- New drug Zanubrutinib reduces tumor size in 80% of lymphoma patients
- Study shows robotic surgery is safer and reduces patient recovery time by 20%
- What is the relationship between Harmful metabolites of TME and antitumor immunity?
- What we should know and reflect on Monkeypox outbreak?
- Nucleic acid drugs can achieve functional cure of hepatitis B
- Scientists find effects of COVID-19 infection on thyroid can last at least a year
Is myopia related to the occurrence and development of diabetic retinopathy?
Is myopia related to the occurrence and development of diabetic retinopathy? The study proved that a longer axial length can reduce the risk of DR, regardless of refraction or other biological parameters of the eye.
Combined with the results of some previous studies, it is shown that the elongated eyeball plays a vital role in the protective relationship of refractive error to DR.
American Journal of Ophthalmology
Diabetic retinopathy (DR) is a serious microvascular complication of diabetes. If left untreated, it may cause massive and irreversible loss of peripheral and central vision. A large number of studies have focused on the risk and protective factors of DR. Among them, refractive error (RE) is one of the protective factors of DR. It is theoretically believed that the increased eye axis can reduce the metabolism and blood supply of the eyeball. .
However, most studies to date have failed to clarify the above causal relationship, and fewer studies have attempted to clarify the axis of the eye (such as axial length [AL] and anterior chamber depth [anterior chamber depth, ACD]) and refractive The relationship of elements (such as corneal curvature [CC]) in RE-DR. However, a deep understanding of these underlying mechanisms is very important for exploring new therapies for DR.
Recently, a study published in the American Journal of Ophthalmology, a journal of Elsevier, discussed the above issues in depth.
The Singapore Malay Eye Study (SiMES-1 and -2) and the Singapore Indian Eye Study (SINDI-1 and 2) are based on a cohort study of 40-80-year-old Malays and Indians living in Singapore. The initial inspections were completed between 2004-2006 and 2007-2009, and follow-up inspections were completed successively between 2011-2013 and 2013-2015. A total of 840 diabetic subjects were included in the study, and the initial and follow-up study parameters were recorded, including graded fundus images, refractive power, and ocular biological parameters (AL, ACD, and CC); all subjects had no cataracts or refraction History of surgery.
In order to facilitate statistical analysis, the researchers defined three outcomes:
- New-onset DR-there was no DR at the beginning, but it became ill during follow-up;
- New-onset vision-threatening DR (VTDR)-VTDR (>51 grade and/or occurrence of clinically significant macular edema) during follow-up;
- Disease progression (≥ grade 1*).
* The commonly used criterion is progression of ≥2 grades, but in this study, the number of patients with progression grade ≥2 was very small (n=19).
The average age of the 840 subjects was 57.0 years, of which 405 (48.2%) were women. Among the subjects’ 1562 eyes, 289 (18.5%) had DR, and 20 (6.9%) were classified as VTDR.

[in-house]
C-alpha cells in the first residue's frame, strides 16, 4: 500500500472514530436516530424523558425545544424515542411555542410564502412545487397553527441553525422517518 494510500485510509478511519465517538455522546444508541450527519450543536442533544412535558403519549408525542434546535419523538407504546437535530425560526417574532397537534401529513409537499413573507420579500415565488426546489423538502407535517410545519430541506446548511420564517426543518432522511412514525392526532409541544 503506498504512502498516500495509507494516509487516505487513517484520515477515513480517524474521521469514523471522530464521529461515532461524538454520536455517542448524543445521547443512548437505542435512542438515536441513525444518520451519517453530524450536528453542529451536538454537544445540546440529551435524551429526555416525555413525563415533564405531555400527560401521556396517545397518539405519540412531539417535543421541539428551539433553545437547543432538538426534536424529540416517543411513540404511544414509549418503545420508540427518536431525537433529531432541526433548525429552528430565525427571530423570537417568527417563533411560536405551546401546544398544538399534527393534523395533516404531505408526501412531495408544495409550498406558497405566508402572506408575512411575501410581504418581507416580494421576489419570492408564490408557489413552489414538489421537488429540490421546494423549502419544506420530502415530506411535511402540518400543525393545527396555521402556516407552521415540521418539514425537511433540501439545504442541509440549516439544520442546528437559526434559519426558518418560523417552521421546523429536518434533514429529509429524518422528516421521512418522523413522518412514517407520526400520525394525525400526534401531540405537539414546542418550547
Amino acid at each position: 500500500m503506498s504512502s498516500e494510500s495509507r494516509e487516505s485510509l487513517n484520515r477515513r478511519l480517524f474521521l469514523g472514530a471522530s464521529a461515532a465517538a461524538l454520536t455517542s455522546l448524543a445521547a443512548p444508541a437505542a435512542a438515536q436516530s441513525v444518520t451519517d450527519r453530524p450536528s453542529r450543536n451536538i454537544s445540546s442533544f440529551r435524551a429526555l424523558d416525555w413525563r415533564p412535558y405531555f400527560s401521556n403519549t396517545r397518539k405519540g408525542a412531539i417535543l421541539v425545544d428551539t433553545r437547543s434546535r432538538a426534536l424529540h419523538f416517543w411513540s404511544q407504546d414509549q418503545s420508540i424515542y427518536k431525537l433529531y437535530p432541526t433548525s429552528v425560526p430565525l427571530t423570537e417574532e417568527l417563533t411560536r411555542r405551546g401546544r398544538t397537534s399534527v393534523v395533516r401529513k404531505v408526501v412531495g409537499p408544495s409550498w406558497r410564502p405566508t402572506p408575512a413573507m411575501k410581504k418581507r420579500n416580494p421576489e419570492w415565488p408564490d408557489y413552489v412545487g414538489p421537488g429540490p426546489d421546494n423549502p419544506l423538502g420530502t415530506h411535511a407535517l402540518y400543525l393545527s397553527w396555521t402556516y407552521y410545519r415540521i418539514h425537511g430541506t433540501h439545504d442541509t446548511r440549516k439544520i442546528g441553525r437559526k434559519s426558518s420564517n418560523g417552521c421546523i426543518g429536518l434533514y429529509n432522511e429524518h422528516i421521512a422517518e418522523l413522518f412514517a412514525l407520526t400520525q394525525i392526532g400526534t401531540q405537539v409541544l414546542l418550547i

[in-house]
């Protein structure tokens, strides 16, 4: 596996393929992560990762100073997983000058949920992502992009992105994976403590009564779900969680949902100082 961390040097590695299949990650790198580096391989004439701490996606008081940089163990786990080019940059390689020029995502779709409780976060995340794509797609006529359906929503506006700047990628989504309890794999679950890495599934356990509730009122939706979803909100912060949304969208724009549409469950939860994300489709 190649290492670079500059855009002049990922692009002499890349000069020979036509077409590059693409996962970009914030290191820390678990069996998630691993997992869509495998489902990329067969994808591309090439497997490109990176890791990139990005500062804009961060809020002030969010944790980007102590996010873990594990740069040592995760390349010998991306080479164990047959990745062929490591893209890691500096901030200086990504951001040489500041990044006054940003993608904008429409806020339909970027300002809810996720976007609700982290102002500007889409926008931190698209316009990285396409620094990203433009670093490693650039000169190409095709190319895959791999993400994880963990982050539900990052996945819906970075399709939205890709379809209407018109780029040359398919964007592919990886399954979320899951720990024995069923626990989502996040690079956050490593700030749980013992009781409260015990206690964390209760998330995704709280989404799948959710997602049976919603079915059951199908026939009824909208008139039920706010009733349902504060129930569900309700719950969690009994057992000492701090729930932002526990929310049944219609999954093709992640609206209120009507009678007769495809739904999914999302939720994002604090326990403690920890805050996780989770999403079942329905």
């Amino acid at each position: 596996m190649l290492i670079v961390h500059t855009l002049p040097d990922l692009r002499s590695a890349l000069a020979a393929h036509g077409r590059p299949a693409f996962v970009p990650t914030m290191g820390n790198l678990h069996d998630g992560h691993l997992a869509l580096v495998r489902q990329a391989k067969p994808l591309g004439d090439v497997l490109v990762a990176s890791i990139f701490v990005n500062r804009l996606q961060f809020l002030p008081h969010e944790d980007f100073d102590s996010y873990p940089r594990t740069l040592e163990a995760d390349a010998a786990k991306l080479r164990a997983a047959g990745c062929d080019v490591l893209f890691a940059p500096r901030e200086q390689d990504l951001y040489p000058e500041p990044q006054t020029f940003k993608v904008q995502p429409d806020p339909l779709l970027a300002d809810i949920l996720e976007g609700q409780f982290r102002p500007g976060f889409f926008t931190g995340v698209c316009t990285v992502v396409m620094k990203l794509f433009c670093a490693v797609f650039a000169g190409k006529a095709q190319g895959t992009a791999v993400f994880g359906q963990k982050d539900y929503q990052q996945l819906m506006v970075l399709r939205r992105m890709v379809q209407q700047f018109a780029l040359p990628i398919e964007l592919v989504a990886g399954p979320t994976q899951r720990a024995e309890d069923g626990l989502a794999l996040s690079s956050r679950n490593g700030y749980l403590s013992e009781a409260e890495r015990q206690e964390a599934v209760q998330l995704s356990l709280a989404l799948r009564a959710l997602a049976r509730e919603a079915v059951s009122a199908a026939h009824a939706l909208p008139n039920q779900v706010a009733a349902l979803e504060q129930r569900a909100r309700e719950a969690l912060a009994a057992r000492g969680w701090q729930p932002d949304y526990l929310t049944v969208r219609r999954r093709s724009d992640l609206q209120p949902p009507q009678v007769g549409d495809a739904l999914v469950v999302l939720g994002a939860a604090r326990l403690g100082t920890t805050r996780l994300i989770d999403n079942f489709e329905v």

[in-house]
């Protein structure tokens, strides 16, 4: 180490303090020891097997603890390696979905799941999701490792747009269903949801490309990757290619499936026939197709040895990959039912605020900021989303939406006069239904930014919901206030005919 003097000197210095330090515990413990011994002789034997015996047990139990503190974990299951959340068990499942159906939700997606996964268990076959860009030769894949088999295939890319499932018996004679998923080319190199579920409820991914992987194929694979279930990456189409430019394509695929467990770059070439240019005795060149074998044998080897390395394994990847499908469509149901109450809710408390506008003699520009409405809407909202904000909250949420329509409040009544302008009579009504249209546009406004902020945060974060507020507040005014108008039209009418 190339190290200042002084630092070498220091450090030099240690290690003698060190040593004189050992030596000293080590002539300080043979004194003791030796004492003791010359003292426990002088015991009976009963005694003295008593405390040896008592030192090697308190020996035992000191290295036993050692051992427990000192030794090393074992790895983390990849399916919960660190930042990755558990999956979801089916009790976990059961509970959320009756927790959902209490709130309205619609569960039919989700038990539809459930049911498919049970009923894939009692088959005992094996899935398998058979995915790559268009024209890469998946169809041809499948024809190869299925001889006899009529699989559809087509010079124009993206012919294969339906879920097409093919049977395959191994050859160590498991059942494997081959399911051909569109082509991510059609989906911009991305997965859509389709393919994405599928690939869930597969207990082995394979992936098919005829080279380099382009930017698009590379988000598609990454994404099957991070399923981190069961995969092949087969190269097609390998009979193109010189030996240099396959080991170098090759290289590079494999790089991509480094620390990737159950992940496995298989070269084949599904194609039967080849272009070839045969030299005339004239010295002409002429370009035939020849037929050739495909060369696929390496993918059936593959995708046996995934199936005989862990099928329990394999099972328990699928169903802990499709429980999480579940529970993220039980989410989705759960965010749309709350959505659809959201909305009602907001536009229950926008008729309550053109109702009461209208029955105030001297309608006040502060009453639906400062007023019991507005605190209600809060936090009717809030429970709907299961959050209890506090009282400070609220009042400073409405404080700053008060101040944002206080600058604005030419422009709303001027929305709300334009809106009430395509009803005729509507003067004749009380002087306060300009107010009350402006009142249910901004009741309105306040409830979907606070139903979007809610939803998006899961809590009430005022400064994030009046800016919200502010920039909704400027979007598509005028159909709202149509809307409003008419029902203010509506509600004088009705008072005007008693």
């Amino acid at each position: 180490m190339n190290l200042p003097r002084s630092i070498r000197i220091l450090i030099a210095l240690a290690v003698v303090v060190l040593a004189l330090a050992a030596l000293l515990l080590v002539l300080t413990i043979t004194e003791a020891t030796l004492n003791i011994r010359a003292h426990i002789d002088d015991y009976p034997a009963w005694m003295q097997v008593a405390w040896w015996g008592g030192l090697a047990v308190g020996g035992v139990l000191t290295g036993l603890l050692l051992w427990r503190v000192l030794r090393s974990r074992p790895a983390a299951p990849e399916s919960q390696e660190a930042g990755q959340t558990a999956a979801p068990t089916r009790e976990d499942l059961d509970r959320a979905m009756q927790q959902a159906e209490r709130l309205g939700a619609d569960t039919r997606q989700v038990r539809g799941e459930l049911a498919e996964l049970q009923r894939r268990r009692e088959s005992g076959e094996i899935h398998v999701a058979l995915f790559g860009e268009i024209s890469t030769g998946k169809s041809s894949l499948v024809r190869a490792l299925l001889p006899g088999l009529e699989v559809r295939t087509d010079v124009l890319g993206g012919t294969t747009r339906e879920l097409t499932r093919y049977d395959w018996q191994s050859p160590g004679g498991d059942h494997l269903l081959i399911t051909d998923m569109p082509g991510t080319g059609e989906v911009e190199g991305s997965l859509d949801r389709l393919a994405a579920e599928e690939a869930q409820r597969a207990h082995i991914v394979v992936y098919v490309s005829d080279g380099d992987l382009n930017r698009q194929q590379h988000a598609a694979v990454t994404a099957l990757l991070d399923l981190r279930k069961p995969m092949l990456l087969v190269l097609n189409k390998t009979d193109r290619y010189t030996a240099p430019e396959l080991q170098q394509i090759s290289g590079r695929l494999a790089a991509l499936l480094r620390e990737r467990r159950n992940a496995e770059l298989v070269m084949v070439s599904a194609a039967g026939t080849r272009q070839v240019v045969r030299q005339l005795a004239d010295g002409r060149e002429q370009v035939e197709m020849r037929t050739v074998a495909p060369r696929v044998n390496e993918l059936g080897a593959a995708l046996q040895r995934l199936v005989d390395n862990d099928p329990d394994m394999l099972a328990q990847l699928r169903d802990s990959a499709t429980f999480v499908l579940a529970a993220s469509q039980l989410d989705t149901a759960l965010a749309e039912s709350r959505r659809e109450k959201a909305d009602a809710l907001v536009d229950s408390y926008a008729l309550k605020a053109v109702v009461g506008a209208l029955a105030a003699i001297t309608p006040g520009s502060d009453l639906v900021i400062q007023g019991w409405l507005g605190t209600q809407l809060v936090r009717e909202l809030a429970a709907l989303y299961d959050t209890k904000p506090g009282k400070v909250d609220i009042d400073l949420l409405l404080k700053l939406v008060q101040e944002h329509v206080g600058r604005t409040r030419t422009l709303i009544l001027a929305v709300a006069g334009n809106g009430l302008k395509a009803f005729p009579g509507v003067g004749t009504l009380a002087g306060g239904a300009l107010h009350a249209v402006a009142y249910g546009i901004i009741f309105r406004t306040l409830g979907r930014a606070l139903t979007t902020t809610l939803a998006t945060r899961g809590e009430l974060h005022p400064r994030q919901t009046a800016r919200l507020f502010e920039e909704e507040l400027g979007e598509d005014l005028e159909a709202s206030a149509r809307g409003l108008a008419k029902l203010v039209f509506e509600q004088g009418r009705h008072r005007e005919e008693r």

Of the 1273 eyes without DR at the beginning, a total of 164 eyes (12.9%) developed DR at follow-up; out of 1542 eyes without VTDR at the beginning, 17 eyes (1.1%) developed VTDR at follow-up; at least at the beginning Among the 269 eyes with the smallest grade of DR without VTDR, 75 eyes (27.9%) progressed to grade ≥1 at the time of follow-up.
Compared with subjects without DR, subjects with DR are younger, have higher BMI and HbA1c, are more likely to use insulin and myopia, and have a shorter initial axial length. In the model adjusted for age and gender, longer axial length and lower SE (Spherical equivalent) are associated with lower risk of DR. After multivariate adjustment, the significant correlation between eye axis length and DR still exists, but the correlation between SE and DR disappears.
The study proved that a longer axial length can reduce the risk of DR, regardless of refraction or other biological parameters of the eye. Combined with the results of some previous studies, it is shown that the elongated eyeball plays a vital role in the protective relationship of refractive error to DR.
The long-term high blood sugar in diabetic patients can cause chronic damage and dysfunction of various tissues, especially eyes, blood vessels, nerves, etc. The eye disease caused by diabetes is clinically called diabetic retinopathy. About 27% of diabetic patients will be complicated by diabetic retinopathy. As the course of the disease increases, the probability of complications gradually increases.
According to the current treatment methods and levels, the early treatment of diabetic retinopathy has a better effect. Due to the irreversibility of lesion damage, prevention is the most important part, and the cost of early prevention is much lower than the cost of late surgical treatment, and the effect is better. It is clinically recommended for patients with diabetes to have mydriatic examination of the fundus regularly, especially for patients with a long course of disease.
(source:internet, reference only)